It is hard to believe that it is almost August, which means that summer will soon be coming to an end. For families, it will mean back to busy school routines and various practices. For others, it will mean back to their usual routine with a change of wardrobe.
But what most authors and publishers forget as seasons change is that for much of the media, they are already planning their Spring or even next Fall’s issues. The pictures and stories in major magazines might be staged but they might be taken NOW to use NEXT SUMMER. When authors call me in July to talk about their holiday-themed book and I tell them it is too late for this year for most of the media, they don’t want to believe me.
That is why when you are still writing or editing your book, you need to be thinking about publicity and marketing. You need to look at a calendar and plot backwards and do a lot of research.
This past May was the official release of Kylie’s Special Treat: A Food Allergy Fairy Tale by Letizia Barbetta. We picked May to tie-in with the 15th annual Food Allergy Awareness Week that was May 13-19. And because the author/publisher had decided to donate a portion of the proceeds from the sale of Kylie’s Special Treat to the non-profit Food Allergy & Anaphylaxis Network, which seeks to advance research on behalf of those affected by food allergies and anaphylaxis. We began talking with Letizia (Second Street Publishing LLC) a YEAR BEFORE and then set deadlines for when we would need galleys, releases, etc. Meanwhile, as I assembled the list of media to contact, I made note of their lead times. So in February, I was pitching the major magazines and then it ran on from there through releases and books to bloggers in early May.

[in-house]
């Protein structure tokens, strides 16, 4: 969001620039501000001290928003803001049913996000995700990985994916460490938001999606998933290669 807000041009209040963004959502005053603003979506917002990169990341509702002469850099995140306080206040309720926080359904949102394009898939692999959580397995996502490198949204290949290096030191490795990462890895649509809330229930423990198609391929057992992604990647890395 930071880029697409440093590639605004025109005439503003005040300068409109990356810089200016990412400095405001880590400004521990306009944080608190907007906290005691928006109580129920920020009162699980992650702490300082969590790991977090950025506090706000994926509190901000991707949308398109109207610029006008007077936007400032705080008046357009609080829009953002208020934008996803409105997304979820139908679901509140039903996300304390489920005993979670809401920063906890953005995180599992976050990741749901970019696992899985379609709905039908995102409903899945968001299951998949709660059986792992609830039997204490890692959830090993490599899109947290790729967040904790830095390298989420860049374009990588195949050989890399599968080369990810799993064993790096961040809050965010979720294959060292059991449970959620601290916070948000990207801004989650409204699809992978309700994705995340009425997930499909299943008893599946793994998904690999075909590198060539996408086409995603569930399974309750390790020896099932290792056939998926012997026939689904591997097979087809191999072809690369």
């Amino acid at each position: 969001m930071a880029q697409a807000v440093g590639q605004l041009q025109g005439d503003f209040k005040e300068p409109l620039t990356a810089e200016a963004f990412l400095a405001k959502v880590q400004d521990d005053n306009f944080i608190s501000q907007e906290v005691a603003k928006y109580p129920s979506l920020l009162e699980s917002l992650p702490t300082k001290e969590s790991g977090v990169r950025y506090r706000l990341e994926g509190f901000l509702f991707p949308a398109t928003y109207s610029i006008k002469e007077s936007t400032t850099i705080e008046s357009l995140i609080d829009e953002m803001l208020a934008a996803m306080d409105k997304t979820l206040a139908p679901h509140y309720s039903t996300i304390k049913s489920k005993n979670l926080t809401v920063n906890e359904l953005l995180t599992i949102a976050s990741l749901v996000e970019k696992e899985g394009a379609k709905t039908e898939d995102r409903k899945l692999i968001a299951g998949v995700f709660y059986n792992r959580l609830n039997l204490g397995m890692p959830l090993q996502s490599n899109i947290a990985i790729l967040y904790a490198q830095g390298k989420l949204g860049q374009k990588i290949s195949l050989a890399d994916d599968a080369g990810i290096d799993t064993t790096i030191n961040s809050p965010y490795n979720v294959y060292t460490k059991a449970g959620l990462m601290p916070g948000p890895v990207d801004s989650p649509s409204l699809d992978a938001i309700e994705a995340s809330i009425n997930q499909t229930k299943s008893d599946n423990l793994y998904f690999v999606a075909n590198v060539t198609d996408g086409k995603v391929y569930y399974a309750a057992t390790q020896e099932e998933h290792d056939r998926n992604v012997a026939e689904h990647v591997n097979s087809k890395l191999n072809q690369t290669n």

As the result of our careful planning and sending out to the media at the appropriate time, the book got coverage in national magazines such as Today’s Health & Nutrition and Taste for Life, regional magazines including Carolina Parenting, New Jersey Family and Edmonton’s Child. In May, there was a nice article in the New York Daily News, a great review at ReviewedByMom.com, an interview on NBC’s TODAY in New York, and more. You can see some of the coverage at http://ksblinks.com/reviews.htm?id=154 and http://kyliesspecialtreat.com/in-the-news.
What’s next? It might be a ready-to-use article to send out to bloggers and others about food allergies and back to school issues. Plus there are many other media opportunities for this book and will continue to be for years.
Let the calendar be a starting place LONG BEFORE you plan your official release of a book. Some, like a Christmas book, might have only a short window each year. Others, like a cookbook, have unlimited angles with Spring salads, Summer cookouts, Fall/harvest recipes, and Winter soups. And that can be broken down much further with the help of online or library resources like Chase’s Calendar of Events where you can find National Blueberry Week or Hug a Tree Day and thousands of other events that might make a perfect hook to get the media to pay attention NOW rather than set it aside for another time. The other side of that is the research of what media need what when. Then you can meld the two and have a plan in place.
So enjoy the rest of your summer, but on one of those rainy days, take time to do your publicity planning for the next year, finding topics and appropriate media, and charting it all out so you will get the most coverage possible.
It is critical to do all this planning, but also be ready to jump on a news topic that may fit into what you can share. E-coli found in spinach? Offer food editors great substitution recipes that are just as tasty and healthful. This summer’s heat wave should have been the perfect time for stay cool ideas. You get the idea.
Kate Siegel Bandos has been doing book publicity for more than 40 years, the past 24 on a freelance basis from KSB Promotions (http://www.ksbpromotions.com). Over the years she has worked with thousands of books and authors, and can’t imagine how many media contacts she has made during that time. It still amazes her when she realizes she makes a living reading and working with books – the things she loves most (after her family).